I have a feeling I know how a lot of Americans would answer this question…

Free healthcare!

But that’s just my guess…

Let’s see what AskReddit users had to say about things Europeans have that are luxuries.

Get started now!


“Where I live in Spain the standard price for a glass of wine in a cafe or everyday (non fancy, equivalent of a diner) restaurant is 80c-€1.

In a restaurant I’ll usually order a half litre for about €4 (That’s 2/3 bottle of wine). (Soda or water are more expensive. A soda is usually €1.20-1.60)

And yeah a coffee and a croissant for 3 euros is about right here.”


“At least here in Italy, you are encouraged to take vacation for a simple reason: it’s super duper illegal not to take them. And if you do not take them, you employer may face serious consequences.

Vacation requests may only be denied for important organizational reasons (you might need X people trained to do something specific at any time, e.g. in hospitals) and if an alternative vacation plan is proposed by the employer.”

A good balance.

“It’s not only the vacation, it’s a concept of time.

I live in Germany and there is a HUGE public discussion about work/life balance. But compared to the US our concept of work/life balance seems to be like being paid without having to work. The concept of time is starting to have big impacts on the qualitiy of life in Germany.

For example, since the corona pandemic, most non time critical jobs that could have been done at home moved to remote work. At the place where I work (software development) it basically doesn’t matter if we work 8 hours a day/5 days a week as long as project deadlines are being achived. That led to the change to “Vertrauensarbeitszeit” which loosely translated means “We trust that you do you job and don’t care when” lol.

There are some rules, for example: I have to be reachable by phone from 10 AM to 3 PM, which isn’t a big deal since my mobile phone and plan are provided by my employer. But thats pretty much it, as long as work gets done in the time the project is scheduled, nobody cares what a do with my time.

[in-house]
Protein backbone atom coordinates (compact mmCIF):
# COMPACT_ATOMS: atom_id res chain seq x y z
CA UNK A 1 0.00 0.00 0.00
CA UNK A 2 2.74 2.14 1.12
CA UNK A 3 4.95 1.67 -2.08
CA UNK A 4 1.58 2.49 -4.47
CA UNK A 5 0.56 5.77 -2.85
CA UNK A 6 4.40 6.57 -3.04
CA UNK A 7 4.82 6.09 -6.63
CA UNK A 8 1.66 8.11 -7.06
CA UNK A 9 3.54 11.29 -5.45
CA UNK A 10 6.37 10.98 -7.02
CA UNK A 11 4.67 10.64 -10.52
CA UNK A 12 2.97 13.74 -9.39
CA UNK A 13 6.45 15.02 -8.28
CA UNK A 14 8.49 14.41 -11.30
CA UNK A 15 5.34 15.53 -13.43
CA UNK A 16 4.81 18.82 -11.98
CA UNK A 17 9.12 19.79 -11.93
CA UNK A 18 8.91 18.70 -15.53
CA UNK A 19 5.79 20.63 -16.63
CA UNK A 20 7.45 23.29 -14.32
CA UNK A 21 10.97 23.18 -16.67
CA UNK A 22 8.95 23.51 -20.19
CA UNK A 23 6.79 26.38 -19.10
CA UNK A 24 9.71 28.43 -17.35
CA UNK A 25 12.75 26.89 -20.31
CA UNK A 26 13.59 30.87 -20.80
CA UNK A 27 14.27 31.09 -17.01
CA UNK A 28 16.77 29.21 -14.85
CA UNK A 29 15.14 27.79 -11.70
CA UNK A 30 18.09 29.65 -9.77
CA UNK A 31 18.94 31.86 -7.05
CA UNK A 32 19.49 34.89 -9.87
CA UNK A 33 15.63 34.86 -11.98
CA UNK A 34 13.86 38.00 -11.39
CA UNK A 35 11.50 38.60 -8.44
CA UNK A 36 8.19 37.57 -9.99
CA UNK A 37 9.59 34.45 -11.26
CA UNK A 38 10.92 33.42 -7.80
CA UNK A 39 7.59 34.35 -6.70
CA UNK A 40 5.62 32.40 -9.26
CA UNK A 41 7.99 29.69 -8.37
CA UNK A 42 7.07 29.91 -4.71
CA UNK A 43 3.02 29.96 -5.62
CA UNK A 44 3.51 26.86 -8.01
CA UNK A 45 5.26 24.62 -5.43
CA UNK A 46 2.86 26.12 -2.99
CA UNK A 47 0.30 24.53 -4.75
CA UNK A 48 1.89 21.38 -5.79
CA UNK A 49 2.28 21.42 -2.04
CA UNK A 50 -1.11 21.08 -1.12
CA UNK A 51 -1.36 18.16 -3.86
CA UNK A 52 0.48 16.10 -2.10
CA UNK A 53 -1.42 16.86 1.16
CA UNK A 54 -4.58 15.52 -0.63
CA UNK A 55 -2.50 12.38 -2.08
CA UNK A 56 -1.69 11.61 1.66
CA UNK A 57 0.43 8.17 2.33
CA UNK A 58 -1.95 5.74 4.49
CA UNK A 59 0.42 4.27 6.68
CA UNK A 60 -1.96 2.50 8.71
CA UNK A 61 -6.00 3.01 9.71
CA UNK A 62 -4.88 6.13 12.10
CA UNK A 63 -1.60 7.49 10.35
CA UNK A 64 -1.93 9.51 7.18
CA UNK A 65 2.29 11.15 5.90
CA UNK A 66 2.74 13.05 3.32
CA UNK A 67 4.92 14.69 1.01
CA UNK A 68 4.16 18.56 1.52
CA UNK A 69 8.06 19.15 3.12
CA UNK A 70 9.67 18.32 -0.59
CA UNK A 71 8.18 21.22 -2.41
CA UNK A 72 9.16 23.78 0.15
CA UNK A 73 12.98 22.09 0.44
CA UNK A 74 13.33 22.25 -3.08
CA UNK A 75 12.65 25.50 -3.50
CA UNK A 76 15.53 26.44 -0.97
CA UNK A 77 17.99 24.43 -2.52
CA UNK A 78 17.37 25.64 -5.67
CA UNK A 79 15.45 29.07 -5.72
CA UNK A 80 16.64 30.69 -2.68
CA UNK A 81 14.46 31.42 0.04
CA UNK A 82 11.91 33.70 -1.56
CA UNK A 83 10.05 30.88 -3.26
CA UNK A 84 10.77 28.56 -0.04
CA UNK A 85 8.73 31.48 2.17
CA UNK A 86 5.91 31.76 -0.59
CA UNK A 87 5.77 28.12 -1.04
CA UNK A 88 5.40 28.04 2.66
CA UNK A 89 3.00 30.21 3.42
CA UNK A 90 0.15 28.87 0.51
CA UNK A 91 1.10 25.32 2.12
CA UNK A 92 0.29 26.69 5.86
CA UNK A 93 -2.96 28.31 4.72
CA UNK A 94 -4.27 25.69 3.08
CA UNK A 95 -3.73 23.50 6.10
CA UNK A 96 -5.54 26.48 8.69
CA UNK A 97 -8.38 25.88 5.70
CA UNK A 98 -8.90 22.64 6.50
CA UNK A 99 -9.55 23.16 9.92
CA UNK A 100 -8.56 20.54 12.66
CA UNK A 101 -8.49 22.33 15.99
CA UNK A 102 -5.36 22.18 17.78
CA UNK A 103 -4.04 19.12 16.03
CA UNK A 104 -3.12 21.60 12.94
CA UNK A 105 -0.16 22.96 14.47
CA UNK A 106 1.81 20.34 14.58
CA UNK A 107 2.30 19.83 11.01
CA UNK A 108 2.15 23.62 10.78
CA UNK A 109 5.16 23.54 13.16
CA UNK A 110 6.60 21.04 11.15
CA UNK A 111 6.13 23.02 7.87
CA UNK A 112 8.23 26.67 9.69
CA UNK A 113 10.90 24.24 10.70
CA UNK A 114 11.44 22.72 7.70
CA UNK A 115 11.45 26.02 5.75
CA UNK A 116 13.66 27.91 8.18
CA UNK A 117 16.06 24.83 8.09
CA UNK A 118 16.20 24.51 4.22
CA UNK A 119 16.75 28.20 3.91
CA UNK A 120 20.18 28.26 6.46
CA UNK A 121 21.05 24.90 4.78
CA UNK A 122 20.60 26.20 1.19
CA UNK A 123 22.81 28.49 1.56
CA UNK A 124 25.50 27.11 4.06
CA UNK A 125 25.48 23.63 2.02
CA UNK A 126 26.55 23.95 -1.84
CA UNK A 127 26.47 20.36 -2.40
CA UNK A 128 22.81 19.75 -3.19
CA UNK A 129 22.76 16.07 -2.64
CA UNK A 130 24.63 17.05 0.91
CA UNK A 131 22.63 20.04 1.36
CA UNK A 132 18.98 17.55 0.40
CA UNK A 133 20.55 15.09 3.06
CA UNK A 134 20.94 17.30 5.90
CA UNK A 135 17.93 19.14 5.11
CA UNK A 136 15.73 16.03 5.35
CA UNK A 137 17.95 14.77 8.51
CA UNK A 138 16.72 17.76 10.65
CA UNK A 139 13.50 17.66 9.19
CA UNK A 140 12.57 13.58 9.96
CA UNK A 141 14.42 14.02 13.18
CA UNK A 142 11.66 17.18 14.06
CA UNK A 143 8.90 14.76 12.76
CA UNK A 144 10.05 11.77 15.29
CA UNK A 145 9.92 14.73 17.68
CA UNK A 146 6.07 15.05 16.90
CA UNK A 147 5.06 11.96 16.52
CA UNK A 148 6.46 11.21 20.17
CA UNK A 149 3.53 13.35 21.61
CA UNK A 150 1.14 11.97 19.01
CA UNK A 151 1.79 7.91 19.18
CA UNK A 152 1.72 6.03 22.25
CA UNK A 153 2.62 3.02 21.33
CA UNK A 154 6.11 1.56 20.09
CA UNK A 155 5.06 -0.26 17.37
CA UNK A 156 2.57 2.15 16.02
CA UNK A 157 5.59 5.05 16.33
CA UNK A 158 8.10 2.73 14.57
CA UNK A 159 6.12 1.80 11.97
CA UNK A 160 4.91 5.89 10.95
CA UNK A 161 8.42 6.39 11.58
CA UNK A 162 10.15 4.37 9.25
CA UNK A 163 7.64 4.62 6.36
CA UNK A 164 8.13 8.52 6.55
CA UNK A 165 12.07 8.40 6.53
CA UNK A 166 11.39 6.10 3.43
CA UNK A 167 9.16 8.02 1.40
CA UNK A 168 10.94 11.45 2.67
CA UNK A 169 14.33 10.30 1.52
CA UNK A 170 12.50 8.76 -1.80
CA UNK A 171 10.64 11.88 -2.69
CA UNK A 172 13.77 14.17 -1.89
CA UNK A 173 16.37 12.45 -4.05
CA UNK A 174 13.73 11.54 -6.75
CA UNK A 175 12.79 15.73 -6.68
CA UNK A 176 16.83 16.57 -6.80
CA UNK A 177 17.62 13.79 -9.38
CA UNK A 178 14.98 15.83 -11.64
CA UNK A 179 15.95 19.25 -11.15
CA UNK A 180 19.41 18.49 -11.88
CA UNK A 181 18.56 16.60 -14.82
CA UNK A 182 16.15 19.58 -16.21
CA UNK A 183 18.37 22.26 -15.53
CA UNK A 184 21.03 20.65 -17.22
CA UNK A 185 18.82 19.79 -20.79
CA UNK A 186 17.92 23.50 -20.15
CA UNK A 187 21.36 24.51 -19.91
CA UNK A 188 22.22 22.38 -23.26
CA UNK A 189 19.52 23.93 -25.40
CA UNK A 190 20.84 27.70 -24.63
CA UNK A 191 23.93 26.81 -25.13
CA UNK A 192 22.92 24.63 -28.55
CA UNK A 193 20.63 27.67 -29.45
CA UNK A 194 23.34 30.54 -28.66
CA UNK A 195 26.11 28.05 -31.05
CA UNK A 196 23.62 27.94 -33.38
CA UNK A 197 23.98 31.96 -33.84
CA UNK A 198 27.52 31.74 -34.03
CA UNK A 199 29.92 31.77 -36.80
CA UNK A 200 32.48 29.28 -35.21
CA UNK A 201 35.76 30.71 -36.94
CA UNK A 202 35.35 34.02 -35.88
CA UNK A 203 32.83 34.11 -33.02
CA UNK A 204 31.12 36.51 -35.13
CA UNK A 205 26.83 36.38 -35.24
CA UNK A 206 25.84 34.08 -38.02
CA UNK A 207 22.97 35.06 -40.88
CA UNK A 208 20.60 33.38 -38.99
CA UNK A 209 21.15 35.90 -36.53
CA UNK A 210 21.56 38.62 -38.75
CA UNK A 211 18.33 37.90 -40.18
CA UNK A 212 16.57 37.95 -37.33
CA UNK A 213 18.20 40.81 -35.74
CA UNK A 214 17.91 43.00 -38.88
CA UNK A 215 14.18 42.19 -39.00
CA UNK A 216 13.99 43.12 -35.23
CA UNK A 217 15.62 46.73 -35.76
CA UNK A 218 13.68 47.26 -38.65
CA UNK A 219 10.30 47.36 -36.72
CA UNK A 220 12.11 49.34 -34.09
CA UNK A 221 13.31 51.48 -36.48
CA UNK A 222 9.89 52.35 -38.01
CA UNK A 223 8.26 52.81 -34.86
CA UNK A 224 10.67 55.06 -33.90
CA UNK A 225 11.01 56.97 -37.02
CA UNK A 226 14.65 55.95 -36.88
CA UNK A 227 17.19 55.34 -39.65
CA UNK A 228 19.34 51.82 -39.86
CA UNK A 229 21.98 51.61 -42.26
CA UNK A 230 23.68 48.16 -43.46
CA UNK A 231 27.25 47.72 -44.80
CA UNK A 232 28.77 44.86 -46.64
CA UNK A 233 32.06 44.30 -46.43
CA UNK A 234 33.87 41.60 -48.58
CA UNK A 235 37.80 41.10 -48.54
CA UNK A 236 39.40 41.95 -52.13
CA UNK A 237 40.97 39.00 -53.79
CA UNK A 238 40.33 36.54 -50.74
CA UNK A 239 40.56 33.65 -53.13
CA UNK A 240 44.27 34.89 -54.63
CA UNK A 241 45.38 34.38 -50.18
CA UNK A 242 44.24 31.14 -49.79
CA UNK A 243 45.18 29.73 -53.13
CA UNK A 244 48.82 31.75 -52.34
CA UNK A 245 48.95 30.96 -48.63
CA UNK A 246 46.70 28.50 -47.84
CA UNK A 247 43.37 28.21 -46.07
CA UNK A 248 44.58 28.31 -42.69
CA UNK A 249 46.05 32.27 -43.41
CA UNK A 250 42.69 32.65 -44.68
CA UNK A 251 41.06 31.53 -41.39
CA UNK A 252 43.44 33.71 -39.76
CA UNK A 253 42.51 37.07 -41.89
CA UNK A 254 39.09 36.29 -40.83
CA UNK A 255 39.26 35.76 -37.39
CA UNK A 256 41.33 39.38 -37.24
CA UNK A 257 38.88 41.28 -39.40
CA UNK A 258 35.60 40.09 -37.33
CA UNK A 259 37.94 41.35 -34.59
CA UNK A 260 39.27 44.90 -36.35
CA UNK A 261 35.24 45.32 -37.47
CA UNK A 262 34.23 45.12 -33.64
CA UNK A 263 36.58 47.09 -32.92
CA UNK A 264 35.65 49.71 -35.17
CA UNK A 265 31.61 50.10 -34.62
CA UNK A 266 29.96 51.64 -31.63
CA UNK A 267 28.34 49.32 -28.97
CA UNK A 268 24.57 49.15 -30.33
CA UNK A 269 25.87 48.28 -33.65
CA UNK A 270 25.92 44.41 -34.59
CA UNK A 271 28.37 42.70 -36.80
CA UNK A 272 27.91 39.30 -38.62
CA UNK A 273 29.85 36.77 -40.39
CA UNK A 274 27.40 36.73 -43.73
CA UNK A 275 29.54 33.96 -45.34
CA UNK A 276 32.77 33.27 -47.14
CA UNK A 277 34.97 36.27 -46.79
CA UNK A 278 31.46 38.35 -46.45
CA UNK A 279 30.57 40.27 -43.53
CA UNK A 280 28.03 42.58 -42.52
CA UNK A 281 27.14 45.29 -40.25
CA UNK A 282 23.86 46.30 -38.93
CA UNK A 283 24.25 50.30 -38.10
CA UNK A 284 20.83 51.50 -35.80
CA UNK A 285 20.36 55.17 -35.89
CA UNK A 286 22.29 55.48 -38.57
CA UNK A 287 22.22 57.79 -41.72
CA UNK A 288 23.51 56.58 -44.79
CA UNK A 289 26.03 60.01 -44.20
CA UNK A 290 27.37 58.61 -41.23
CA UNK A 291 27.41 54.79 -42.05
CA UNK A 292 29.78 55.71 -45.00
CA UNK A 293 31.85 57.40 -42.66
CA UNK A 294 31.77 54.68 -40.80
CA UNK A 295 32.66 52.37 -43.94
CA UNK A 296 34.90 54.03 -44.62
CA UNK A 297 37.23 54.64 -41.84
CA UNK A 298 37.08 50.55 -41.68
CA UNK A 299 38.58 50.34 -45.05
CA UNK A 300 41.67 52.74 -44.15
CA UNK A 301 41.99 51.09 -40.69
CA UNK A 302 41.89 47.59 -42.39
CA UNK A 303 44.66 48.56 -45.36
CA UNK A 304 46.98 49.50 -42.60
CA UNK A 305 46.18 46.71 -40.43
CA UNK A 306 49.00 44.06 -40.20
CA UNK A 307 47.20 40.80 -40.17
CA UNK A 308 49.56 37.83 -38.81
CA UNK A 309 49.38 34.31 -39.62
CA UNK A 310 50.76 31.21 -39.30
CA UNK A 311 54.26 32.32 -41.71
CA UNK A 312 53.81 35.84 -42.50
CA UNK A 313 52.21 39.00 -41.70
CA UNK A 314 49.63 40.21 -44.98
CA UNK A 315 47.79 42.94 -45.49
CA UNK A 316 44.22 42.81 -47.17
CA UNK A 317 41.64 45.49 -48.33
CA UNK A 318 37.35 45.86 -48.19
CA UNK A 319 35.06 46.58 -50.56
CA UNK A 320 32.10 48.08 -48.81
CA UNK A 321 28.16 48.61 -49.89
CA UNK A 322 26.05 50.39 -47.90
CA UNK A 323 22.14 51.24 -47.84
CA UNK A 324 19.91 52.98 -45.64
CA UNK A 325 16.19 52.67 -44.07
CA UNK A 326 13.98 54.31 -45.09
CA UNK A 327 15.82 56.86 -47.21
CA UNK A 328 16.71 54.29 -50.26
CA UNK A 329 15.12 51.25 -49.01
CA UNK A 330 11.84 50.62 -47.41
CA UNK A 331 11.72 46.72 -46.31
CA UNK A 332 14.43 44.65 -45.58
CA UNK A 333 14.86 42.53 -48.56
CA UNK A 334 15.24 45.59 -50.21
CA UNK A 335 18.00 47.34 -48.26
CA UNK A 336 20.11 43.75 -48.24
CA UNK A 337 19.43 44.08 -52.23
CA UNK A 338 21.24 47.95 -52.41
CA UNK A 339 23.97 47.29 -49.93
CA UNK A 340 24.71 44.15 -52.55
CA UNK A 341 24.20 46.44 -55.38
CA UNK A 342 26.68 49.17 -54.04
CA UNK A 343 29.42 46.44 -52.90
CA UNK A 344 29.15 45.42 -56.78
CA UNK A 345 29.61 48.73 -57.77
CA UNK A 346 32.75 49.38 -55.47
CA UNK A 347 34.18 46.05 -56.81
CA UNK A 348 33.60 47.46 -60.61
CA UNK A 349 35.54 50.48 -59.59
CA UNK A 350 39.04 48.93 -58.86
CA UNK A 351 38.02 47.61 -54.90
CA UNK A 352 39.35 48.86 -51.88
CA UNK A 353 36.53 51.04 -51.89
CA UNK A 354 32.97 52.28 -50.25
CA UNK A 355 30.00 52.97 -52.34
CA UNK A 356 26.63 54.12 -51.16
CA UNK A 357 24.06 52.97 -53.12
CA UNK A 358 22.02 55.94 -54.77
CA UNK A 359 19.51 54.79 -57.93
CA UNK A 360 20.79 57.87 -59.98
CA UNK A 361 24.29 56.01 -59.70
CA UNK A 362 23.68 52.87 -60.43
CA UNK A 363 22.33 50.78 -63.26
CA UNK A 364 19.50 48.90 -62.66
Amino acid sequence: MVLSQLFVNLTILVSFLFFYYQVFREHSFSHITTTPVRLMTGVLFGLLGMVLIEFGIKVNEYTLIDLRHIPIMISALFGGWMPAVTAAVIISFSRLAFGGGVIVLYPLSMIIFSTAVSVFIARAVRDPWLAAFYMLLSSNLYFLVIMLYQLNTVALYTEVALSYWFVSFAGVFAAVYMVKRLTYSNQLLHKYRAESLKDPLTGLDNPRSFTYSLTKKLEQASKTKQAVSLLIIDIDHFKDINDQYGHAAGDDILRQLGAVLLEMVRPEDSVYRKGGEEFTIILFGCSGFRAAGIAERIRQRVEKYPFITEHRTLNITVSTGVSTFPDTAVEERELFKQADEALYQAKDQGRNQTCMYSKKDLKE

Granted some places are not like that, but still, way more personal time, be it vacation, free time during the day or weekendsor beeing able to work from home without commuting because there is no micromanaging because of aforementioned “Vertrauensarbeitszeit” than the US.”

All of it.


Life work balance.

Walkable communities.

Great train service.”


“Paid parental leave.

I had used all of my leave with my first kid so when I had another kid a year and a half later, I was back on my feet teaching in under 6 weeks.

Dogs get better treatment than working mothers.”

Walk everywhere.

“Cities designed for walking, and public transit designed to make travel between major cities/countries without a car incredibly seamless.

I don’t really drive much, and hate having to get around by car especially while travelling. Being able to walk/bike to most important destinations is great, being able to travel by train to another city or country without spending the entire ride thinking I should have just rented a car and driven or dealt with the huge delays of airport security instead is even better.

I spent a month in Switzerland for work a few years ago, and its more than that though… the roads are designed to make biking as seamless and unobtrusive as possible in a way that would never even really be explored here.

I’d never consider biking in the city while I was in Boston, because I don’t want to be in the middle of traffic weaving between cars and pedestrians, and I think most people feel the same and that’s why bike lanes are fairly underutilized… but it was very different over there in a way that is hard to express unless you have experienced walking around/biking around an American suburb, even a City… vs a European one.

Lots of people I’ve talked to put it up to “People just bike more in Europe”, but no they don’t understand… People bike and walk more in Europe because their cities are just built differently in ways that are hard to express…”

Much healthier.

“Bread that doesn’t have the sugar content of cake.

And to be honest all the unprocessed food.”


“Schools that teach other languages effectively. That would be so nice.

Kind of annoying that we don’t teach Spanish from an early age along side English.”

The balance.

“Ironically, most Americans have no idea of the benefits and work-life balance that Europeans have.

So that, that is my answer as an American who has lived in Europe and painfully knows now how great certain aspects of it are.”


“Not having to use a car for every single time that you leave your house…

For a lot of people, you have to go drive somewhere to take a walk…

This place can be a hell and it is numbing.”

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